">gears under dynamic loading. In some studies [19-22],
preliminary results related on the response of asymmetric
gears under dynamic loading are presesented. The effect
of some design parameters, such as pressure angle or
tooth height on dynamic loads, was shown. Although
asymmetric tooth is emerging as a major concern in gear
researches, in literature, by now there was not any virtual
tool for design of spur gears with asymmetric teeth.
Therefore, in this study, a MATLAB-based virtual tool
called DYNAMIC to analyze dynamic behavior of spur
gears with asymmetric teeth depending on various tooth
parameters. The objective of this paper is to introduce a
developed MATLAB-based virtual tool called DY-
NAMIC and to demonstrate its capabilities.
2. Dynamic Analysis of Gears
2.1. Dynamic Model
During one mesh period the tooth contact load in one
gear pair does not stay constant. This load varies de-
pending on the transition from double tooth contact to
single tooth contact.
To determine the variation of dynamic load as a func-
tion of the contact position (or time), it is necessary to
derive the equations of motion for gear tooth pair in a
mesh. Considering the free body diagrams of the gear
and pinion shown in Figure 1, the equations of motion
can be formulated as:
g
gbgIIIgII IgIIII IIbgD
J
rFFF FrF

 
&& (1)
p
pbpDb pIIIp IIIp IIIIII
J
rFr F FFF

 
&&

(2)
where Jp and Jg represent the polar mass moments of in-
ertia of the pinion and gear, respectively. The dynamic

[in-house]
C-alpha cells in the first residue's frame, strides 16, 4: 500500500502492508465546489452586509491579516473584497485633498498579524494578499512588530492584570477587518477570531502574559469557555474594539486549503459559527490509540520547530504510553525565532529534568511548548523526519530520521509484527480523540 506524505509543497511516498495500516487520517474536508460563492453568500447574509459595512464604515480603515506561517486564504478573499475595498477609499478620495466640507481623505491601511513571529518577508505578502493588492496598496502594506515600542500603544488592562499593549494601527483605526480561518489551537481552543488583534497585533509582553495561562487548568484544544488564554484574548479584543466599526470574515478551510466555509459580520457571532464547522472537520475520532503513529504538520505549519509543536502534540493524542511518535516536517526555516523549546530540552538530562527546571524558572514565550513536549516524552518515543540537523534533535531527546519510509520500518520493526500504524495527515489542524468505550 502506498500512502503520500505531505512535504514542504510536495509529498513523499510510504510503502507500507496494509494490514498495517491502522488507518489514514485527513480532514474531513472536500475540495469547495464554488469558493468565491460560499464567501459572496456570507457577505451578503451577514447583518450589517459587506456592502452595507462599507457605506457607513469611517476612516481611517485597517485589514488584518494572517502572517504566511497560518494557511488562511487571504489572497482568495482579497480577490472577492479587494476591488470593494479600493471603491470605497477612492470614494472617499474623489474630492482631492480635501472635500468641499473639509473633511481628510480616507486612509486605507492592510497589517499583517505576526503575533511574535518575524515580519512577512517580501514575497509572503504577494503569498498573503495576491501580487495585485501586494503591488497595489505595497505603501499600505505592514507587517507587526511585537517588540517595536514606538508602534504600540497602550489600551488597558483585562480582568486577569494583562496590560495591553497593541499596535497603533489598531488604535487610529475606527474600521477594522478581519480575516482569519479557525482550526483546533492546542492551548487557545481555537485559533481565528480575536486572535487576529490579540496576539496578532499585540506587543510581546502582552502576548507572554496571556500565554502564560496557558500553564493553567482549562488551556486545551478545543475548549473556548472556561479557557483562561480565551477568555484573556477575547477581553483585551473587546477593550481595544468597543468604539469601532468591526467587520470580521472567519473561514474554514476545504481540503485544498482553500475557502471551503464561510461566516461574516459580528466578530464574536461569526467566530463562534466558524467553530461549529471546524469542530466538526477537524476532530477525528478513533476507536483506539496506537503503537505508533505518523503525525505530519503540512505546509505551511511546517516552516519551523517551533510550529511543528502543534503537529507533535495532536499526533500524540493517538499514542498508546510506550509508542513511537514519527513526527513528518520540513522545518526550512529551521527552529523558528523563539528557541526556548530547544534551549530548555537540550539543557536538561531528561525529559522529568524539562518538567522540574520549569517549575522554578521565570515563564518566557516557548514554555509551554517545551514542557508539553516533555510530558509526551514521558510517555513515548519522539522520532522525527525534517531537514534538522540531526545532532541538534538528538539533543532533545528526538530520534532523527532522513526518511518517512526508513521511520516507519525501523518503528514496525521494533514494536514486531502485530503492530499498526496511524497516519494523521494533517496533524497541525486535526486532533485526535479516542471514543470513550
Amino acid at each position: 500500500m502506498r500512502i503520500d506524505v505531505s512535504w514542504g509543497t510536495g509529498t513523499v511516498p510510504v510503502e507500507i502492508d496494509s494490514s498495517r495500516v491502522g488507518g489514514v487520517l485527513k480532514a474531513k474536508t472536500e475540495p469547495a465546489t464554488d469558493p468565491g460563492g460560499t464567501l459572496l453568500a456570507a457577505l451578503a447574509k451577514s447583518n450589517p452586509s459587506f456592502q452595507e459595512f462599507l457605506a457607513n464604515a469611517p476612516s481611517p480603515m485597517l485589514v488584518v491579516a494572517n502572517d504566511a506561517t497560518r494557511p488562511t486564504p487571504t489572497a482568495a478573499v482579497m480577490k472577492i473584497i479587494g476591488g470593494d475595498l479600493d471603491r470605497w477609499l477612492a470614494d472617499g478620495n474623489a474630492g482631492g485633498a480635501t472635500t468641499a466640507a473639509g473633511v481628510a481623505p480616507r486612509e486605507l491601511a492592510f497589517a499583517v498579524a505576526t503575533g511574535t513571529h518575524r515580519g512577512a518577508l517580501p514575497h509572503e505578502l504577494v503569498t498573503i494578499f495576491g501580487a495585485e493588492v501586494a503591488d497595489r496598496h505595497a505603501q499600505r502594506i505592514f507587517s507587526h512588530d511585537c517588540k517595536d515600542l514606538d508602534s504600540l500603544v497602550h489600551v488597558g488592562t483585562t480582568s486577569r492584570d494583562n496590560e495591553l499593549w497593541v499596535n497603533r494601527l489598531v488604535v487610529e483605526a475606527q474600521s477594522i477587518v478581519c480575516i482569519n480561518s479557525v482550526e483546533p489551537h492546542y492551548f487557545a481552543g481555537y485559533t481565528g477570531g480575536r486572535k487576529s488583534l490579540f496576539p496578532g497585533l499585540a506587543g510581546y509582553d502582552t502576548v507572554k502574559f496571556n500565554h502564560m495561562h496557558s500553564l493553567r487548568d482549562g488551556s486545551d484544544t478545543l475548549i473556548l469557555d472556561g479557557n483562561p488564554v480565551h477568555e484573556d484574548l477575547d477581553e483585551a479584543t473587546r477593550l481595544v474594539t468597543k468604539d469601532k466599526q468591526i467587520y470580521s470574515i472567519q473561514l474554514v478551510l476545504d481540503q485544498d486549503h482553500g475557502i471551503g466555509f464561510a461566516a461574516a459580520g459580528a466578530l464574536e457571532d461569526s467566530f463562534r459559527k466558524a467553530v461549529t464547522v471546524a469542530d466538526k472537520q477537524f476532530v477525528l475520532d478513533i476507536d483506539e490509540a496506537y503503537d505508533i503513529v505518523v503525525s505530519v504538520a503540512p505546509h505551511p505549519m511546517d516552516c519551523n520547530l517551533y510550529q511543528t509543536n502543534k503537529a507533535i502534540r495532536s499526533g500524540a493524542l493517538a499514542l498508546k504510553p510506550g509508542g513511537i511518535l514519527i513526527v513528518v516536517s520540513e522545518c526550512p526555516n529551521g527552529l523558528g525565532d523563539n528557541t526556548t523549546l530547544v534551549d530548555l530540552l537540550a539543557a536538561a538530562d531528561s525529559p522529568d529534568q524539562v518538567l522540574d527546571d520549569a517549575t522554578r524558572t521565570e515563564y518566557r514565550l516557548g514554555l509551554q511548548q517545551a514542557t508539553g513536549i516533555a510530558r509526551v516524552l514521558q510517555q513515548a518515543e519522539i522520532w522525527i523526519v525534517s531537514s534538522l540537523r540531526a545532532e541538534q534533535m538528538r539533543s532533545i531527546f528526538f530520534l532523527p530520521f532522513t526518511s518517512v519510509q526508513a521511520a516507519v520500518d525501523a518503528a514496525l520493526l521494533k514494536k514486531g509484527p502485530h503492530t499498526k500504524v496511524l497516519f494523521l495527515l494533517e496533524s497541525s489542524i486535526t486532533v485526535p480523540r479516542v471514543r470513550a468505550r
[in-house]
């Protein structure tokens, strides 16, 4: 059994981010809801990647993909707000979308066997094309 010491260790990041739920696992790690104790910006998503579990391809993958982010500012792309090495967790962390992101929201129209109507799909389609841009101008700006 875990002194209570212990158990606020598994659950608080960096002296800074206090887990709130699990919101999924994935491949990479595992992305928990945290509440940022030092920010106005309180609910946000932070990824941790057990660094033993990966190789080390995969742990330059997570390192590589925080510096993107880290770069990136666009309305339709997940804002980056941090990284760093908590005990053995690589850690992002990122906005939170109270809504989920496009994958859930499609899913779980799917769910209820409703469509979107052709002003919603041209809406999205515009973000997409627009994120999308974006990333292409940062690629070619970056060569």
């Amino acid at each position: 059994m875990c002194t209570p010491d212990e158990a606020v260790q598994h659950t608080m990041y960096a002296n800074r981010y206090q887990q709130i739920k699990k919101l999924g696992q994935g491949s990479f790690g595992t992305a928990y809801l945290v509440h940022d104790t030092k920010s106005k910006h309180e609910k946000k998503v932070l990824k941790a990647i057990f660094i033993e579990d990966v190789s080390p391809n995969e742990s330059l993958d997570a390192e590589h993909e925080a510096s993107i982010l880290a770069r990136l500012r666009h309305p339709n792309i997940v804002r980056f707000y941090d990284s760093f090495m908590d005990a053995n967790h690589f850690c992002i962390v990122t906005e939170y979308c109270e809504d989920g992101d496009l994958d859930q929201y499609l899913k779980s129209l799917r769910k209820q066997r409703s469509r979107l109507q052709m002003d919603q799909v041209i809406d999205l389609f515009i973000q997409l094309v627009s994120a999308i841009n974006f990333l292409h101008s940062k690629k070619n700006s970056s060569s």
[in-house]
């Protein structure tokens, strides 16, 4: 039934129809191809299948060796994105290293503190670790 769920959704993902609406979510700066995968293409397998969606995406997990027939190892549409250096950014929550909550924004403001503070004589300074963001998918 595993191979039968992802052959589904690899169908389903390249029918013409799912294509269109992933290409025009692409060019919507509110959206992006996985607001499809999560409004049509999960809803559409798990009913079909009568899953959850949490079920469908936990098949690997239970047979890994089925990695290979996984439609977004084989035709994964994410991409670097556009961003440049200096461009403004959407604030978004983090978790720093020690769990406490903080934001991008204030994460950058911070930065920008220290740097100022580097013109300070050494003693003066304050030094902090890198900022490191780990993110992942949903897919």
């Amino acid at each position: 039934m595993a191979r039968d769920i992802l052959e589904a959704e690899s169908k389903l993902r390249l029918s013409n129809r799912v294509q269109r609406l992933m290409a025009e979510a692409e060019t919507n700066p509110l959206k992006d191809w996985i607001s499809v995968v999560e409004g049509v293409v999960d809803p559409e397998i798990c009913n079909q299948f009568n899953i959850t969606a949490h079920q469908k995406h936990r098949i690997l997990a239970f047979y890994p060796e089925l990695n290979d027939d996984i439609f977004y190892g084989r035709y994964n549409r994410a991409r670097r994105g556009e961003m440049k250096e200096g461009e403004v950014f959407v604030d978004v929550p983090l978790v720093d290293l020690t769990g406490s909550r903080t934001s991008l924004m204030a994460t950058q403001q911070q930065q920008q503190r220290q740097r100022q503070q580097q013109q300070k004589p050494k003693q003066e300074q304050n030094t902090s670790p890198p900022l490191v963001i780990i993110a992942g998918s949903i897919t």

contact loads are FI and FII, while
I and
II are the in-
stantaneous coefficients of friction at the contact points.
p and
g represent the angular displacements of pinion
and gear. The radii of the base circles of the engaged
gear pair are rbp and rbg, while the radii of curvature at
the mating points are
pI,II and
gI,II.
In above equations, if the speed of the pinion tooth is
greater than the speed of the gear tooth, the sign of the
friction force is positive, otherwise it is negative. The
static tooth load is defined as:
p
g
Dbp bg
TT
Frr
 (3)
If the angular coordinate is converted into the coordi-
nate along the line of action, the displacements of the
Figure 1. Engaging teeth pairs along the line of action.
Copyright © 2012 SciRes. WJM
F. KARPAT ET AL.
Copyright © 2012 SciRes. WJM
241
undeformed tooth profiles, along the line action, can be
written as: rpg
x
yy
&&&
(7)
g
gg
yr
 (4) rpg
x
yy
&&&&&& (8)
Including viscous damping, the equations of motion
reduce to:
p
pp
yr
 (5)
The relative displacement, velocity, and acceleration
can then be cast as:
22
2
rrrs
x
xx
 

&&& x (9)
rpg
x
yy (6) The loaded static transmission errors can be obtained:

 
g
pDI IpIggIpIIIIpIIggIIp
s
IpIggIp IIpIIggIIp
MMFKSMSM KSMSM
xKSMSMK SMSM



The effective gear masses are:
2
p
pbp
M
Jr (11)
2
g
gbg
M
Jr (12)
The equivalent stiffness of meshing tooth pairs can be
written as:
p
IgI
I
p
IgI
kk
Kkk
(13)
p
II gII
II
p
II gII
kk
Kkk
(14)
The friction experienced by the pinion and the gear
can be expressed as:
1
I
pI
pI bp
Sr
 (15)
1
I
gI
gI bd
Sr
 (16)
1
I
IpII
pII bp
Sr
 (17)
1
I
IgII
gII bd
Sr
 (18)
The signs in the above expressions are positive (+) for
the approach and negative () for the recess. The dy-